Hammon Snubbed Again By Shortsighted Team USA
April 10, 2012
Imagine if Steve Nash was American (he’s not, he’s Canadian.) It’s 2007 and USA Basketball is compiling a list of 25 or so American basketball players to invite to try out for the 2008 USA Olympic Basketball team. For some inexplicable reason, they opt to leave Nash off the list. No real explanation is given, just a list published with names like Michael Redd and Tayshaun Prince…but no Nash.
Yes, the team has point guards Chris Paul and Deron Williams. As good as those guys are, neither is a two -time MVP, like Nash is. Obviously, Nash has been an NBA standout for a lot longer than Paul or Williams. It’s debatable as to who is the best player among them. The beauty is in the eye of the beholder in this case. But doesn’t it stand to reason, at the very least, that Nash would be invited to compete with Paul and Williams for that roster spot?
Again, this didn’t really happen because Nash is Canadian and was not a candidate for Team USA for that reason. But this example is used to mirror the situation with six-time WNBA All-Star Becky Hammon and USA Basketball. Nash is the best male comparison to the former Colorado State star, in terms of style of play and quality of career. And yes, Hammon was bypassed by USA Basketball when they selected their pool of candidates for the 2008 Olympics, even though she was selected first team All-WNBA in 2007 and was second in the MVP voting.
In 2007, Team USA Head Coach Anne Donovan refused to include Hammon among the 25-30 players she invited to the try outs. Hammon waited and waited to see if Donovan would include her, but when the final decision was made public, and all chances of playing for her home country had evaporated, Hammon was left with a choice: Sit out the Olympics, or take advantage of an invitation to play for Team Russia, where she was playing professionally at the time.
Hammon held dual USA – Russia citizenship at the time, which allowed her a better contract with the Russian club she played for during the winter months. The Russian team wanted her, the American team did not, and she wanted to play in the Olympics, period.
So Hammon suited up for the Russian team – and got publicly criticized by Donovan, who had made the indefensible decision to exclude one of the best American players available from Team USA in the first place. Donovan came out of the deal looking like a fool, even though Team USA cruised to a gold medal. Hammon led Russia to the Bronze.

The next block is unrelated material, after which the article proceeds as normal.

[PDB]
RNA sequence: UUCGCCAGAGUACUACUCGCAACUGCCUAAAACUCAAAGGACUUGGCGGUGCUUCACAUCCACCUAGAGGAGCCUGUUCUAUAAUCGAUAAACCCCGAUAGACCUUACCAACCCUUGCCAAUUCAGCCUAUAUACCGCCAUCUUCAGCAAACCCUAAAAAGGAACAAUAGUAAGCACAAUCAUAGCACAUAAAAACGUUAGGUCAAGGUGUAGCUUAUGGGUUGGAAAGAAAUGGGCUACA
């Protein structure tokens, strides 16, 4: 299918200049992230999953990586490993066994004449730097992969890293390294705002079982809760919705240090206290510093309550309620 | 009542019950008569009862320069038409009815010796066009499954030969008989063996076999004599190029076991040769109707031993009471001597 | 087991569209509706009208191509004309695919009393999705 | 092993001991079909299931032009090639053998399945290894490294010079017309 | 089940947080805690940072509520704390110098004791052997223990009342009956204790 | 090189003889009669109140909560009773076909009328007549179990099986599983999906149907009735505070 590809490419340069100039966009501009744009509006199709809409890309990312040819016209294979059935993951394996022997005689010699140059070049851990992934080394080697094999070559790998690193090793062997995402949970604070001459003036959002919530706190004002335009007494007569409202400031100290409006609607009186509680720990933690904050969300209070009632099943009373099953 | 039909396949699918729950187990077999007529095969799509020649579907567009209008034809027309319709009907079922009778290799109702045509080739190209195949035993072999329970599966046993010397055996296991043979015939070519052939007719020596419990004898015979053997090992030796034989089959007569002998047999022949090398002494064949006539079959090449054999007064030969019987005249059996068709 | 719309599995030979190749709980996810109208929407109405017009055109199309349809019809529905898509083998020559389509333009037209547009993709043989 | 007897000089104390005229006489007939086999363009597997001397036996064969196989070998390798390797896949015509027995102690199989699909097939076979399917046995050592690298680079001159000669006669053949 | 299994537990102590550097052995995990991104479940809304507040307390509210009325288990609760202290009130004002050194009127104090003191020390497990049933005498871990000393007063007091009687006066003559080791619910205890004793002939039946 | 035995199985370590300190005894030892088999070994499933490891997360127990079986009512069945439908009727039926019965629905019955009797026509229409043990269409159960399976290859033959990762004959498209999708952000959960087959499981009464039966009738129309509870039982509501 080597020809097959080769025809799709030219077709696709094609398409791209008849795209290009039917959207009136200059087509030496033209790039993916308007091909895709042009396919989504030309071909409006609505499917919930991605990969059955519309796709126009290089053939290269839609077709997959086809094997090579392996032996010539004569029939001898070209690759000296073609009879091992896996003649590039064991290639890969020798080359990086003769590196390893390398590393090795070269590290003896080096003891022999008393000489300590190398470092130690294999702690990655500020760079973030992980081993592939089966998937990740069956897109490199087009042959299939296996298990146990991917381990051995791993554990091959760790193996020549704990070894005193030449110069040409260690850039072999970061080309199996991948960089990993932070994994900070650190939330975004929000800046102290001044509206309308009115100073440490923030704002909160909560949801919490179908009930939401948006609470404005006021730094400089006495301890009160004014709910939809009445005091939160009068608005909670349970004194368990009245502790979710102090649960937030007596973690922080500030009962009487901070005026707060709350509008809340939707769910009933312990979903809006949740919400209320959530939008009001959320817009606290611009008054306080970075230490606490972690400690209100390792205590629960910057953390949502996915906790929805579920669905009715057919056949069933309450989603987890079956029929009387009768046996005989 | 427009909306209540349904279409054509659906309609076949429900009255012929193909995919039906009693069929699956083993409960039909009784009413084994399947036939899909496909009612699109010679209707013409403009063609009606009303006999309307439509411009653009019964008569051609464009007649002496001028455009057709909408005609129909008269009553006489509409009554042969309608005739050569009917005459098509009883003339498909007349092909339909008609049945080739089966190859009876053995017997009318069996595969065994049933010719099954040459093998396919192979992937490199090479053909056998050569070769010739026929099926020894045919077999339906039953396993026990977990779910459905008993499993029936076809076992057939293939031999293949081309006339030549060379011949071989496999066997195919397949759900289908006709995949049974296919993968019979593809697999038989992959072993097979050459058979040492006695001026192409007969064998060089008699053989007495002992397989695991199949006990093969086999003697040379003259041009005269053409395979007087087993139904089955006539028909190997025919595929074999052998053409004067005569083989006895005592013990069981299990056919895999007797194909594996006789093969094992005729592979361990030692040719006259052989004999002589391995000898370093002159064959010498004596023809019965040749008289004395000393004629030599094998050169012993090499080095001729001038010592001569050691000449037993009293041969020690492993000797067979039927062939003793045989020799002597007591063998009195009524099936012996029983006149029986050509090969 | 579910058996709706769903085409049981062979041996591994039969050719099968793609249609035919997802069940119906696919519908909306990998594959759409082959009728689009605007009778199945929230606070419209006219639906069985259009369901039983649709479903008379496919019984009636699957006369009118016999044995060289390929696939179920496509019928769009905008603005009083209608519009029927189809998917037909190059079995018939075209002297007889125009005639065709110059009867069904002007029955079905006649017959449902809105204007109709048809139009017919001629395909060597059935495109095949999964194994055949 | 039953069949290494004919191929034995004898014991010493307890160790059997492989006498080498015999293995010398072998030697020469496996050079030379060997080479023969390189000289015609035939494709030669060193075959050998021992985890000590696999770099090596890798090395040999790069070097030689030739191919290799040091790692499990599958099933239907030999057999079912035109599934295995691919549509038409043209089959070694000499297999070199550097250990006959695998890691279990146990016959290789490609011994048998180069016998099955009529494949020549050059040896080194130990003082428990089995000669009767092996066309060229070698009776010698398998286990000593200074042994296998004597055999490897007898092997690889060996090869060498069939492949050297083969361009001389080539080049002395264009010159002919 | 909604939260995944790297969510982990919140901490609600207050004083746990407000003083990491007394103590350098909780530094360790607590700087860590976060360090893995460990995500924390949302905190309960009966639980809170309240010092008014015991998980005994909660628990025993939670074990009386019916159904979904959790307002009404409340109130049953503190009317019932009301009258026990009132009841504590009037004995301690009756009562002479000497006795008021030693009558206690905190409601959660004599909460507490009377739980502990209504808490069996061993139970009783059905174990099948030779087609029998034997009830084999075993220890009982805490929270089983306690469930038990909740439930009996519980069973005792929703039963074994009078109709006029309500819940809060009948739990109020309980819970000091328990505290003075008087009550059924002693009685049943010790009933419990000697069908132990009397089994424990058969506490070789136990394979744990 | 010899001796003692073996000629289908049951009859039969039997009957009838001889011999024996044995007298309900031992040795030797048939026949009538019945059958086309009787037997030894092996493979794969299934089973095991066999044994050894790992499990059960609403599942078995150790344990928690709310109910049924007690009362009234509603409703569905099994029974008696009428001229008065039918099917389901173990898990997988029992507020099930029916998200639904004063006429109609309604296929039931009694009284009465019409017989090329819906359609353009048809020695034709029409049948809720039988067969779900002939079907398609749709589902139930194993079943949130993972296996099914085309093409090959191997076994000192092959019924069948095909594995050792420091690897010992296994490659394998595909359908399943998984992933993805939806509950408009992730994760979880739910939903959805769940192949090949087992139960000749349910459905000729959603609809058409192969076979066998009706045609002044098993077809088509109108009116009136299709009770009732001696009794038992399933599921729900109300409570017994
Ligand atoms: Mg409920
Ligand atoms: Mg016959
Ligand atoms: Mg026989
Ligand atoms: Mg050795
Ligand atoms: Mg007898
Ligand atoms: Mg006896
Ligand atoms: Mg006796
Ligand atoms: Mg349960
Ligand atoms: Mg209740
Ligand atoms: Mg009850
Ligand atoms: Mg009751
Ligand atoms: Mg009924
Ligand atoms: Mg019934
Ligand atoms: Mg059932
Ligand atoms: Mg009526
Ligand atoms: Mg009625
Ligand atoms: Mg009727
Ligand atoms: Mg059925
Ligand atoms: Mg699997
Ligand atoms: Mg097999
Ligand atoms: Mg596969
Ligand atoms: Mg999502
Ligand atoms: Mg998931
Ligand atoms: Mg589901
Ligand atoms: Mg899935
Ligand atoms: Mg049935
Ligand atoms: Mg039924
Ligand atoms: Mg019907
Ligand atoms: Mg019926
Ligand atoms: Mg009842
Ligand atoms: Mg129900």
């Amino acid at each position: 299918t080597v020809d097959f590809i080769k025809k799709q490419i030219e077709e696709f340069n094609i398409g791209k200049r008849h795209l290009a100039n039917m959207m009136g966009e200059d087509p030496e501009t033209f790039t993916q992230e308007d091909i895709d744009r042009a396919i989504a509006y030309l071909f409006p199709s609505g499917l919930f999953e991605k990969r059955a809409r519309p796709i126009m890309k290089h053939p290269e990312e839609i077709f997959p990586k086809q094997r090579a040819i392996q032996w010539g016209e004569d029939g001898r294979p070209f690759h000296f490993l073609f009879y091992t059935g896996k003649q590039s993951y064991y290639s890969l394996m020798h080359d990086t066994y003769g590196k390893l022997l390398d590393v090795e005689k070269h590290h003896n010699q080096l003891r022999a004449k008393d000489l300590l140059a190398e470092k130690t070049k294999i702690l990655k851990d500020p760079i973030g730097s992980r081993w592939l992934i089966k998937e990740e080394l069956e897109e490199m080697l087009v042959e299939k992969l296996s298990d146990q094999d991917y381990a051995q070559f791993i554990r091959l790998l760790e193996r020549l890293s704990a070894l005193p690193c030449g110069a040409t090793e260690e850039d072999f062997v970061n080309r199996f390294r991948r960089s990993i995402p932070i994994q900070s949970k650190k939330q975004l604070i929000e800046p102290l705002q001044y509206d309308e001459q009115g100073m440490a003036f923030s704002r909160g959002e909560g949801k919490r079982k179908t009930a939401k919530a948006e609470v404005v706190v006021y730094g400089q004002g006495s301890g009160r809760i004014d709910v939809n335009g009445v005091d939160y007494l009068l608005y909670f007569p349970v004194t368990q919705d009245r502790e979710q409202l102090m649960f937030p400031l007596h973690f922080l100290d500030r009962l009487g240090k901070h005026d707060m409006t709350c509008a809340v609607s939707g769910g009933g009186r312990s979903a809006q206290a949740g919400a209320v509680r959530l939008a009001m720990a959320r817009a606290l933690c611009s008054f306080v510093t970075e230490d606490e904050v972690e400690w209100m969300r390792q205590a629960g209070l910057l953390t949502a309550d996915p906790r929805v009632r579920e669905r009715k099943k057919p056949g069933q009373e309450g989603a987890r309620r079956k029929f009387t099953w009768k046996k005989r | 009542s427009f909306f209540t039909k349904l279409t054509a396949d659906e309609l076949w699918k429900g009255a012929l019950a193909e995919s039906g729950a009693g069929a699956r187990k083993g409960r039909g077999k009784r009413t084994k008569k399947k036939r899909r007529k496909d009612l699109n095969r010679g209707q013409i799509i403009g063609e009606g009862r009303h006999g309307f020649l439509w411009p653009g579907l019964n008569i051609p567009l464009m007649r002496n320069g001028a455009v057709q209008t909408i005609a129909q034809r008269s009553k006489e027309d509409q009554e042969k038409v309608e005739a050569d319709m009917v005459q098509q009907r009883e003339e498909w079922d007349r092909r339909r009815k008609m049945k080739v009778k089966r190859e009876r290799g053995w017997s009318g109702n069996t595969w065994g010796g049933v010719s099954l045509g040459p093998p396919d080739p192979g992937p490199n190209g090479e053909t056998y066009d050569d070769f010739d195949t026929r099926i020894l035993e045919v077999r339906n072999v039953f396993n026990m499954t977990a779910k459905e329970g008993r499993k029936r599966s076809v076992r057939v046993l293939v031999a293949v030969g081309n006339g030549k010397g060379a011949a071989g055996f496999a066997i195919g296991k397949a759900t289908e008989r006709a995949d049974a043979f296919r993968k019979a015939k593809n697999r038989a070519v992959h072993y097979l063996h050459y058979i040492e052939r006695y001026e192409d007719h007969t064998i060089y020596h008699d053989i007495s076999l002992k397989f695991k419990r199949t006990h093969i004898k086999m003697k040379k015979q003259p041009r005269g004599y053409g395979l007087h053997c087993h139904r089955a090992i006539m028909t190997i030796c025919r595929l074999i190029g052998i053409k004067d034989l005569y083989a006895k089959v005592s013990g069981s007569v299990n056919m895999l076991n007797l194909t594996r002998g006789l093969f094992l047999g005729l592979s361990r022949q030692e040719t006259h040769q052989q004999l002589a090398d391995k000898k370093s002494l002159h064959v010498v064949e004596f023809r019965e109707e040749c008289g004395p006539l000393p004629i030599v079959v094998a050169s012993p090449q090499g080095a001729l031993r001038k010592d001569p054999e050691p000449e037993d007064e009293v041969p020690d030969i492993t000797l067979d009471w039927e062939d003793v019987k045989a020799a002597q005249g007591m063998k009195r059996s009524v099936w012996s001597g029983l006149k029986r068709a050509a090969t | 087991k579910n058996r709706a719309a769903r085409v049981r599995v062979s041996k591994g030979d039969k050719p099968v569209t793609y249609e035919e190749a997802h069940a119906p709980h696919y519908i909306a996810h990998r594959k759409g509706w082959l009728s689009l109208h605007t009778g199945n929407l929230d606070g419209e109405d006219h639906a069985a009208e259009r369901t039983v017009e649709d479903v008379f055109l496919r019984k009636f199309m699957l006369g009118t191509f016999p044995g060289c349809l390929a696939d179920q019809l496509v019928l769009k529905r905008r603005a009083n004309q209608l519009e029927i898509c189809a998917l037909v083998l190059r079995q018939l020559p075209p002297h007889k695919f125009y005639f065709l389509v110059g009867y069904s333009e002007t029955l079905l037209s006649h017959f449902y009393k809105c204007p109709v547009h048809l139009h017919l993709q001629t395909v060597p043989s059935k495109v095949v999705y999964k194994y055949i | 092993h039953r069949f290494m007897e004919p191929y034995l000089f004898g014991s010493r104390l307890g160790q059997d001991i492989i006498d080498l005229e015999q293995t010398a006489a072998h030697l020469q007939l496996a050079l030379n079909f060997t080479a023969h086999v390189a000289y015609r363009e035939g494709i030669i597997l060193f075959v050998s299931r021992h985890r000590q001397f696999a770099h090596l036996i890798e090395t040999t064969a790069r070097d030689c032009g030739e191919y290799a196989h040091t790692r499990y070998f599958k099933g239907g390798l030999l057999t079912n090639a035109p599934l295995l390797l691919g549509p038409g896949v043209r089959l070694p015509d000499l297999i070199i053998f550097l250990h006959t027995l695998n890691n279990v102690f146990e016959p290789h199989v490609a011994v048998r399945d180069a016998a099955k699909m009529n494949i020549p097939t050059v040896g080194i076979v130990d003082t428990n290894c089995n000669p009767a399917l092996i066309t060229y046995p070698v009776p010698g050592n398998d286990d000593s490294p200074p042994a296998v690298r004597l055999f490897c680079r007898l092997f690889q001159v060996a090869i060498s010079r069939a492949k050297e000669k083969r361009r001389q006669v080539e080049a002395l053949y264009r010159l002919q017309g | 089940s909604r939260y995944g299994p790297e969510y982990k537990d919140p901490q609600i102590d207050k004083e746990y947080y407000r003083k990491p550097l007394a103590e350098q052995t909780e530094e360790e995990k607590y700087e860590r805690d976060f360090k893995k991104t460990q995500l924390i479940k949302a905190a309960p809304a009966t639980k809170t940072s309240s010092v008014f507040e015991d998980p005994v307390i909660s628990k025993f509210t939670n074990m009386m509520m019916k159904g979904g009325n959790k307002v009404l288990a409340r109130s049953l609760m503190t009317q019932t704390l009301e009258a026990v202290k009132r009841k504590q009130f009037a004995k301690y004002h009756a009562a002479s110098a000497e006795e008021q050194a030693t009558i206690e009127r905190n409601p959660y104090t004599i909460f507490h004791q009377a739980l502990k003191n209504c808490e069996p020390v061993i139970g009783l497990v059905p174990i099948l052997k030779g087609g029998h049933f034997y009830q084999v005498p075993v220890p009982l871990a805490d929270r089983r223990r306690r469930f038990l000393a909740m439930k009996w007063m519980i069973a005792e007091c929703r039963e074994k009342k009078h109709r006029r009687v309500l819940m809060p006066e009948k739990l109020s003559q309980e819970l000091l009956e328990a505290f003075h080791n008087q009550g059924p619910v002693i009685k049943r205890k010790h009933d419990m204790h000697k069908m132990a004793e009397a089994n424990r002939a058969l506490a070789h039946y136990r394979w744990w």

In 2011, Hammon was selected one of the WNBA’s 15 best players OF ALL TIME. In August of that year, she became the seventh player in WNBA history to score 5,000 points. During the play-offs, Hammon scored 37 points in a playoff-clinching win against the Los Angeles Sparks. So it’s clear her “game” has not diminished much.
But some bad things never change, and once again this year, when the rosters for the 2012 Olympics came out, Hammon was not among the candidates for Team USA. Rookie Maya Moore was selected for the team – which would be like the Men’s team choosing Cleveland rookie Kyrie Irving over Nash. Is Angel McCoughtry ever going to be selected as one of the best players in WNBA history? Nope. Yet she is on the Olympic team. It’s preposterous.
This time Team USA is being coached by Geno Auriemma , the Head Coach at UConn, and guess what? There are five former UConn players – including Moore – on this year’s squad. What a coincidence, huh? The “Eastern Bias” lives in a lot more than just the media.
"The committee took into consideration what the competition is and who we're going to have to beat, and put together a really incredible group of players that is not only highly skilled and competitive, they're proven winners,” Auriemma said in his press release. “You have Olympic gold medal winners, World Championship gold medal winners, NCAA champions, WNBA champions, European champions. It's just a group of unique individuals that I'm really, really looking forward to coaching.”
Of course NONE of those attributes apply to Hammon, right? What a crock.
Just so you have this straight, Becky Hammon is one of the top 15 players in WNBA history. But she’s not good enough to ever play for Team USA. Hard to imagine anyone making sense of that.